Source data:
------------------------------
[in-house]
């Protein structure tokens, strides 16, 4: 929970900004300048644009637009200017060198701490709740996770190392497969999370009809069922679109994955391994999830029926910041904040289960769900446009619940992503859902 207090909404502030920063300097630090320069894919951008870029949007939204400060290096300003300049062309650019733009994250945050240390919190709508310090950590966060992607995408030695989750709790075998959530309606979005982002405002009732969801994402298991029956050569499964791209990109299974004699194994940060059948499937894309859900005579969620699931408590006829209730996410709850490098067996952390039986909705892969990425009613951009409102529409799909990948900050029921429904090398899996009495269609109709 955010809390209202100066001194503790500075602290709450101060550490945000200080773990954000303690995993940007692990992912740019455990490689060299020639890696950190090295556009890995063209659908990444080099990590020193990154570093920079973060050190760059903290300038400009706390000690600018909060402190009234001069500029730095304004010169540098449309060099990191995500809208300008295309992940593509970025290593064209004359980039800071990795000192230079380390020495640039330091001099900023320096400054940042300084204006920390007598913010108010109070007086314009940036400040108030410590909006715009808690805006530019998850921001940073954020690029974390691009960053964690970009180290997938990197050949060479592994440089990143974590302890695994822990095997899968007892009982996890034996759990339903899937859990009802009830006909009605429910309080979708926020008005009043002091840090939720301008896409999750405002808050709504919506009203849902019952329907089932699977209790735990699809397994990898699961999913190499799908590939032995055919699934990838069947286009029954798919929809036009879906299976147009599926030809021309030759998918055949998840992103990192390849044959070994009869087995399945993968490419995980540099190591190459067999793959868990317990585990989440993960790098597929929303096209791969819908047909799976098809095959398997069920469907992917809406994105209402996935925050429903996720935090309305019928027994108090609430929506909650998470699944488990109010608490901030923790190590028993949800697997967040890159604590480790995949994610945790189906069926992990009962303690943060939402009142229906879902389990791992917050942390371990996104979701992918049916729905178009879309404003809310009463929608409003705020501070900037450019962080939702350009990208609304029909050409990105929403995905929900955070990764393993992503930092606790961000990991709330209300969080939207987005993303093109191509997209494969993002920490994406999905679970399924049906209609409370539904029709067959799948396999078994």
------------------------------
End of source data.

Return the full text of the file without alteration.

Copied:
[in-house]
């Protein structure tokens, strides 16, 4: 929970900004300048644009637009200017060198701490709740996770190392497969999370009809069922679109994955391994999830029926910041904040289960769900446009619940992503859902 207090909404502030920063300097630090320069894919951008870029949007939204400060290096300003300049062309650019733009994250945050240390919190709508310090950590966060992607995408030695989750709790075998959530309606979005982002405002009732969801994402298991029956050569499964791209990109299974004699194994940060059948499937894309859900005579969620699931408590006829209730996410709850490098067996952390039986909705892969990425009613951009409102529409799909990948900050029921429904090398899996009495269609109709 955010809390209202100066001194503790500075602290709450101060550490945000200080773990954000303690995993940007692990992912740019455990490689060299020639890696950190090295556009890995063209659908990444080099990590020193990154570093920079973060050190760059903290300038400009706390000690600018909060402190009234001069500029730095304004010169540098449309060099990191995500809208300008295309992940593509970025290593064209004359980039800071990795000192230079380390020495640039330091001099900023320096400054940042300084204006920390007598913010108010109070007086314009940036400040108030410590909006715009808690805006530019998850921001940073954020690029974390691009960053964690970009180290997938990197050949060479592994440089990143974590302890695994822990095997899968007892009982996890034996759990339903899937859990009802009830006909009605429910309080979708926020008005009043002091840090939720301008896409999750405002808050709504919506009203849902019952329907089932699977209790735990699809397994990898699961999913190499799908590939032995055919699934990838069947286009029954798919929809036009879906299976147009599926030809021309030759998918055949998840992103990192390849044959070994009869087995399945993968490419995980540099190591190459067999793959868990317990585990989440993960790098597929929303096209791969819908047909799976098809095959398997069920469907992917809406994105209402996935925050429903996720935090309305019928027994108090609430929506909650998470699944488990109010608490901030923790190590028993949800697997967040890159604590480790995949994610945790189906069926992990009962303690943060939402009142229906879902389990791992917050942390371990996104979701992918049916729905178009879309404003809310009463929608409003705020501070900037450019962080939702350009990208609304029909050409990105929403995905929900955070990764393993992503930092606790961000990991709330209300969080939207987005993303093109191509997209494969993002920490994406999905679970399924049906209609409370539904029709067959799948396999078994």